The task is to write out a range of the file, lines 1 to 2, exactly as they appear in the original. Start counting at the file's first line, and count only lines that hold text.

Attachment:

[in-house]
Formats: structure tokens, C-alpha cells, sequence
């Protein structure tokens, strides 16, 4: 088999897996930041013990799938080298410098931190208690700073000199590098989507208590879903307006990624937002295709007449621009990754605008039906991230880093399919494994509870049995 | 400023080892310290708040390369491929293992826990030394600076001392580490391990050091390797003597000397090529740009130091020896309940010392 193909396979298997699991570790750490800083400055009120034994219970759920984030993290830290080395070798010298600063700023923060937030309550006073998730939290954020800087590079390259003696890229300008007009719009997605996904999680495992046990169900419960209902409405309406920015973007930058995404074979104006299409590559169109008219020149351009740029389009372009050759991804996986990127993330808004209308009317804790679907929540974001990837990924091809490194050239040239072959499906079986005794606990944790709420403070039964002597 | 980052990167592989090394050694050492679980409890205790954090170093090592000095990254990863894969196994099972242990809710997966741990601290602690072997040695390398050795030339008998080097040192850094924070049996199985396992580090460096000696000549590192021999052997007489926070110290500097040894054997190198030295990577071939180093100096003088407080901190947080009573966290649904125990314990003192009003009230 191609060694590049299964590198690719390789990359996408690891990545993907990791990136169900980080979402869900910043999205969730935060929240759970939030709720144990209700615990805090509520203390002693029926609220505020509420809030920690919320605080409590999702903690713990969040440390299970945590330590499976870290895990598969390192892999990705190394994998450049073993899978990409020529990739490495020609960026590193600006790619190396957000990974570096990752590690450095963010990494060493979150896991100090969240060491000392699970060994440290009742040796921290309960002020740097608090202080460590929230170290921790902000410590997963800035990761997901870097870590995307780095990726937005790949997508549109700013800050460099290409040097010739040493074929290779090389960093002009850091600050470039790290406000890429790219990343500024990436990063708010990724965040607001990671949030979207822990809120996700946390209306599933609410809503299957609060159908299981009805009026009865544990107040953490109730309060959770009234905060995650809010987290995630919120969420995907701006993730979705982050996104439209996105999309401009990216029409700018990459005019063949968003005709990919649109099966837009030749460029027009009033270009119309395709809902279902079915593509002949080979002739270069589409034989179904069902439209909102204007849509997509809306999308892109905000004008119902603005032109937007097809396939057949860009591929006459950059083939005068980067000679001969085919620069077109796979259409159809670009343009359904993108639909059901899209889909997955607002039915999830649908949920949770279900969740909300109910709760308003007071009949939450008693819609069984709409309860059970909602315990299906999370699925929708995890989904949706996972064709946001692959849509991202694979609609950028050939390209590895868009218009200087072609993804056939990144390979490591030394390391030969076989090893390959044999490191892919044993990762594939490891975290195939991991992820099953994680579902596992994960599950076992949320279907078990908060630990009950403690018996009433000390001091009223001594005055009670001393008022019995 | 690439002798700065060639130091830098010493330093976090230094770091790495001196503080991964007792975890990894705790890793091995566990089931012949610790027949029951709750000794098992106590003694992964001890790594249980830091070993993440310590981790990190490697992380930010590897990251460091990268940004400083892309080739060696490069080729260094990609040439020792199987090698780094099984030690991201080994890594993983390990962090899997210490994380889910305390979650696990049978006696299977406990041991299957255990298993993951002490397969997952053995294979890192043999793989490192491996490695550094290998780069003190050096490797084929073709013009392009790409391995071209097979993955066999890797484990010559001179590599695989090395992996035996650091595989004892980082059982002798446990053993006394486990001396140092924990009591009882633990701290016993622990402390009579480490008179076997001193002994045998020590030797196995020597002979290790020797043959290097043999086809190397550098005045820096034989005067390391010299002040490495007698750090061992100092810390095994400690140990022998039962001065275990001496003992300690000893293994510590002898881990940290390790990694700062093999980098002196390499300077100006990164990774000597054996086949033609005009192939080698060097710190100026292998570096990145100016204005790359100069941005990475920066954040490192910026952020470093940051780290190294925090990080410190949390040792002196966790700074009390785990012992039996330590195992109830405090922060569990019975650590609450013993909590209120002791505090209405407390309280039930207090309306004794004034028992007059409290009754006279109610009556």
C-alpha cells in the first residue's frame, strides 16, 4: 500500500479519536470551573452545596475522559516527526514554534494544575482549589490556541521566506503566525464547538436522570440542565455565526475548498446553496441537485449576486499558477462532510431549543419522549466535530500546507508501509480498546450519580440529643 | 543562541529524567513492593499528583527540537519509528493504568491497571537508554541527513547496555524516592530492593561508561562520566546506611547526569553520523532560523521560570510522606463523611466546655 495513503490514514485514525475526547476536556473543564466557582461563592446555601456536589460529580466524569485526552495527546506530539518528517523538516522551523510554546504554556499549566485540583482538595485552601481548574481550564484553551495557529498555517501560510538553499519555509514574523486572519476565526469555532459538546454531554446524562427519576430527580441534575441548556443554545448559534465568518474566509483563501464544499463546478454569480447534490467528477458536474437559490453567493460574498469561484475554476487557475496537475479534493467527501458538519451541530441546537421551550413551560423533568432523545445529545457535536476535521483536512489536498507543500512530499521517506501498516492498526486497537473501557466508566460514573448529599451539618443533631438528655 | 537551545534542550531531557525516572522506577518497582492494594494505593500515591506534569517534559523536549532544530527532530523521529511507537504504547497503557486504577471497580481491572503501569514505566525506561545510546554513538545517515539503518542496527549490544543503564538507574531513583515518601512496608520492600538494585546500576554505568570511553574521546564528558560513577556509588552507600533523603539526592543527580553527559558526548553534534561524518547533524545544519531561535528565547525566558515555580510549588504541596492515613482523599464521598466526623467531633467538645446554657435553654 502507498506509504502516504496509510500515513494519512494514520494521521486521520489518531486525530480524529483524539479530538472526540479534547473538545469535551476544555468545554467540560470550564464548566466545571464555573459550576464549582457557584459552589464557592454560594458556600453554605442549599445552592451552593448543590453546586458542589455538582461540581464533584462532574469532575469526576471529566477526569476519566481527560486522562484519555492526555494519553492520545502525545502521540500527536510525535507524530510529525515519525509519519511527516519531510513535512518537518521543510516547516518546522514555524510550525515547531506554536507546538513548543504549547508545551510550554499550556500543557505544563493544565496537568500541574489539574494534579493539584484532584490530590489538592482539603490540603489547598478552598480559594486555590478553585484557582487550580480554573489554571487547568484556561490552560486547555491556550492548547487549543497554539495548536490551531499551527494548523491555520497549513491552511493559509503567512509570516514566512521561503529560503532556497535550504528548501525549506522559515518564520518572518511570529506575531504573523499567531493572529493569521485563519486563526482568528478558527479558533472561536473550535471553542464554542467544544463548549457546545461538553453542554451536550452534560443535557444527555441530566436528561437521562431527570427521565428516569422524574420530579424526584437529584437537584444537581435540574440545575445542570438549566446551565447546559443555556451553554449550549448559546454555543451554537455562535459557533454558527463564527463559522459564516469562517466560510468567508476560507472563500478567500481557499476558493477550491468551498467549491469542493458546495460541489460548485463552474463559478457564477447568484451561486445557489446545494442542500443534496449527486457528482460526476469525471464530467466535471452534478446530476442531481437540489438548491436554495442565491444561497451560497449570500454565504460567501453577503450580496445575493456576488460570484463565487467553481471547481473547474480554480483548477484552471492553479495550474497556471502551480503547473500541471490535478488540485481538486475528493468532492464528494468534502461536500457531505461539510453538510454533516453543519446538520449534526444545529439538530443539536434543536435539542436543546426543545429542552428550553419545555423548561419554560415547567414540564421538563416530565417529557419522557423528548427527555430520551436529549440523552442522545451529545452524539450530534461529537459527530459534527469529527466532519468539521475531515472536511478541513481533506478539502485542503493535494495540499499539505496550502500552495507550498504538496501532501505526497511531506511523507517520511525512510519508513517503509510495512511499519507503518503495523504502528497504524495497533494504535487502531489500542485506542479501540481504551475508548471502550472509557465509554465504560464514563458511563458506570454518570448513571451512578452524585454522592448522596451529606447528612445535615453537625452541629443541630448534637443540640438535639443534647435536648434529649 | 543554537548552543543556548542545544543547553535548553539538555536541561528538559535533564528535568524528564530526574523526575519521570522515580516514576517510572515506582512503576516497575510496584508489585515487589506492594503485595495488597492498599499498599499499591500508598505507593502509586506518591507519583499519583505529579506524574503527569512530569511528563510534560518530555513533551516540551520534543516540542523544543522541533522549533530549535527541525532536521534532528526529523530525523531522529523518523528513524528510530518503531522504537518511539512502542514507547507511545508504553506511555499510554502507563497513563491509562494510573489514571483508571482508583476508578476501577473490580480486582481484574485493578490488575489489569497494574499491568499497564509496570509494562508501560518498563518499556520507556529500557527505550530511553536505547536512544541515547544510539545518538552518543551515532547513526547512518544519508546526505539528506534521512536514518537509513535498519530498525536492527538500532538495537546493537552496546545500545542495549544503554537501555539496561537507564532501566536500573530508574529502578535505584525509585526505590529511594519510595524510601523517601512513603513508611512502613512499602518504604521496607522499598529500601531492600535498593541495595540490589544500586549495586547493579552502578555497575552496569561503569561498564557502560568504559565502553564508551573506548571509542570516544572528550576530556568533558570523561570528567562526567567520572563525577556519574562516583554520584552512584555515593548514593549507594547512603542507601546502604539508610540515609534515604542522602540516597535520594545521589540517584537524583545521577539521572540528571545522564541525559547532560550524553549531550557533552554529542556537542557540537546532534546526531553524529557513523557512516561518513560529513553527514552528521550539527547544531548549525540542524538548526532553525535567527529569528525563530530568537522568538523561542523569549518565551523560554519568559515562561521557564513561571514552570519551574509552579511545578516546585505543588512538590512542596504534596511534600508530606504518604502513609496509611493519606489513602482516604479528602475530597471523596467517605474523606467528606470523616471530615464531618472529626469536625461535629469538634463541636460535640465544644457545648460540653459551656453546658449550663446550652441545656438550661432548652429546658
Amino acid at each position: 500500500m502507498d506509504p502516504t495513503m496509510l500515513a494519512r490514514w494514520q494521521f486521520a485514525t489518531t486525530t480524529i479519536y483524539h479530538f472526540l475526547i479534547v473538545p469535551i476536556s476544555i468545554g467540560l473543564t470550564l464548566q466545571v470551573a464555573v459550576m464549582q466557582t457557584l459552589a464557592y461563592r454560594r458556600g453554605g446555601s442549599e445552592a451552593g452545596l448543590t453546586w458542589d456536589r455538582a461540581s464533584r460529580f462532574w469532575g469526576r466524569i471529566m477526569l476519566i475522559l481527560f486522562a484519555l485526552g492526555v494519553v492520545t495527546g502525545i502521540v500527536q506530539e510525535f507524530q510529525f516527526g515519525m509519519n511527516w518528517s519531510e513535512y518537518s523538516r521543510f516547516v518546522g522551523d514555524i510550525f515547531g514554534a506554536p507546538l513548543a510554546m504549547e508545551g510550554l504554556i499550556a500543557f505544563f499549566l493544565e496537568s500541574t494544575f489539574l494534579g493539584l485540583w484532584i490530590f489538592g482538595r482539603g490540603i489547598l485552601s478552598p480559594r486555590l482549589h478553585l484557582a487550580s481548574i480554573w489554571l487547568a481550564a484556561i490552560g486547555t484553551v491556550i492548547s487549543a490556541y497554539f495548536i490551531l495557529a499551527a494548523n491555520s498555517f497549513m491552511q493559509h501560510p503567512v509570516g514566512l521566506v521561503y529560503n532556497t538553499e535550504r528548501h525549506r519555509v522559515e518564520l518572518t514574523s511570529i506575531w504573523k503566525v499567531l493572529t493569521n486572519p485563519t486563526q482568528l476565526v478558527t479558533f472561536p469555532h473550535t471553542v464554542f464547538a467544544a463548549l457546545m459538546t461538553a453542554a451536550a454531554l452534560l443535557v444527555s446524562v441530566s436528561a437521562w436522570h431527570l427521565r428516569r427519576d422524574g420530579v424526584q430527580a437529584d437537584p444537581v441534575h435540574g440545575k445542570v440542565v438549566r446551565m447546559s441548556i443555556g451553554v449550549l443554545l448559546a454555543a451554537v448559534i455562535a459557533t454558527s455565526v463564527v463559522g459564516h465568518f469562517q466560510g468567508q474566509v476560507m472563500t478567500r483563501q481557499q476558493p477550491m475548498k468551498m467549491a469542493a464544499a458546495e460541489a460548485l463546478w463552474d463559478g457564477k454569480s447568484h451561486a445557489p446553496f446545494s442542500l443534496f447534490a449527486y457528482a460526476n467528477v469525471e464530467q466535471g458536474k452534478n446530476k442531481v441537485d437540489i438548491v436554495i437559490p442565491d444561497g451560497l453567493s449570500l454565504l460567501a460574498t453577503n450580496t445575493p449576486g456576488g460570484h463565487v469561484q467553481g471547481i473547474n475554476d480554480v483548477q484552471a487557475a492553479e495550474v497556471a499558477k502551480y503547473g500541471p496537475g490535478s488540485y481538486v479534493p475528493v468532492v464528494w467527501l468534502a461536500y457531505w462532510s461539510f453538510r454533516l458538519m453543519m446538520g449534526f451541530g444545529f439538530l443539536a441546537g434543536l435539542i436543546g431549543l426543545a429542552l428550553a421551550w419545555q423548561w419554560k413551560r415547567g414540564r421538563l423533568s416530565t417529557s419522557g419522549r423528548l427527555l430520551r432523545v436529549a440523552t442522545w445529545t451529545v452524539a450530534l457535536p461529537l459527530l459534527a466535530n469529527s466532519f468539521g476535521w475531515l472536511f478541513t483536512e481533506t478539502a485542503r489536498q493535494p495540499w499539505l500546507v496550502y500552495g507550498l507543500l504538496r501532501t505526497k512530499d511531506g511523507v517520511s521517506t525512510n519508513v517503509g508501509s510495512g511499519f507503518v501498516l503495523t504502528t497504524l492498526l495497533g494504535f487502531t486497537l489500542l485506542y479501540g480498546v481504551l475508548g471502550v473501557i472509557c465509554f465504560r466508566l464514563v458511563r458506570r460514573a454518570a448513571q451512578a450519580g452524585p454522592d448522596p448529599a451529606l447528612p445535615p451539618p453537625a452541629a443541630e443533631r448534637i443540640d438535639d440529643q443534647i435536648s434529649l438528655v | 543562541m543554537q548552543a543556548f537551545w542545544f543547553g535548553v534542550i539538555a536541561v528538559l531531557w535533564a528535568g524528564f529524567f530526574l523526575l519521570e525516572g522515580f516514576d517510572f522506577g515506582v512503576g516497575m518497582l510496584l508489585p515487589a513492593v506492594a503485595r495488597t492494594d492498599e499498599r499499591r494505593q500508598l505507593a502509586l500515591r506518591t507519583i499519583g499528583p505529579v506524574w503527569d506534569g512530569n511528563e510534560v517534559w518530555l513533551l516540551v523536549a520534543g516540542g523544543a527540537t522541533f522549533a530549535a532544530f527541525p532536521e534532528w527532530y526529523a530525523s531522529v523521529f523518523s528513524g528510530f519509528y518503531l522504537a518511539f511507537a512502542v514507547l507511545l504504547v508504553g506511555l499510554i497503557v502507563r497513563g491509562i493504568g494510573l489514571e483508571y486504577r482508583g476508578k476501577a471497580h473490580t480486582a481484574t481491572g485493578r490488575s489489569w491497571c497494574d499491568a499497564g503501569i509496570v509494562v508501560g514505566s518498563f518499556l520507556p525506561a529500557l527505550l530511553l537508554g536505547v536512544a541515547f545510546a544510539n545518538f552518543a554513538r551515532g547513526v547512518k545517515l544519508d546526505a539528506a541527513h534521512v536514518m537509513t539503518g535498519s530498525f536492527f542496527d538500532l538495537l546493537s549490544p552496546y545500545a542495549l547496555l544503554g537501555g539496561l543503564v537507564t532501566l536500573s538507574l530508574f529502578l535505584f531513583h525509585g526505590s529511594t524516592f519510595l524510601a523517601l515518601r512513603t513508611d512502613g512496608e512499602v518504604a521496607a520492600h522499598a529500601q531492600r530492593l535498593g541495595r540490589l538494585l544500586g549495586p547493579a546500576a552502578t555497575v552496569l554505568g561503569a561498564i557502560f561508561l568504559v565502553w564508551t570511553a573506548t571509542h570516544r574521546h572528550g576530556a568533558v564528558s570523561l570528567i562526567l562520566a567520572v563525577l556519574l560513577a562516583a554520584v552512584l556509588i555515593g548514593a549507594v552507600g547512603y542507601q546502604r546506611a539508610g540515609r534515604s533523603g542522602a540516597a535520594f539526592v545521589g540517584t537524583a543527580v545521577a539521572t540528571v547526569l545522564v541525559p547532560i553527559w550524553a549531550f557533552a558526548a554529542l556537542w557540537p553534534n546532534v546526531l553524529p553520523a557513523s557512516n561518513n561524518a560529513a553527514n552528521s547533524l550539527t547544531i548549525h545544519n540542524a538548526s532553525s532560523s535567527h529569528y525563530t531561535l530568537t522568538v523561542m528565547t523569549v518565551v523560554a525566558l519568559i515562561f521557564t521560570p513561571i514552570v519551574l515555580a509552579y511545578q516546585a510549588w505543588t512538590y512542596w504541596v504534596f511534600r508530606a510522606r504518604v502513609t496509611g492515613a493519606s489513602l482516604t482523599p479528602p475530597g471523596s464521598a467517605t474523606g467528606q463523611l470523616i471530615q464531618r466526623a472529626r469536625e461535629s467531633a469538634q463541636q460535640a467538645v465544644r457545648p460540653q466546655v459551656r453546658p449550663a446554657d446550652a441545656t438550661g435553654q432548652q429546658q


[in-house]
Formats: structure tokens, C-alpha cells, sequence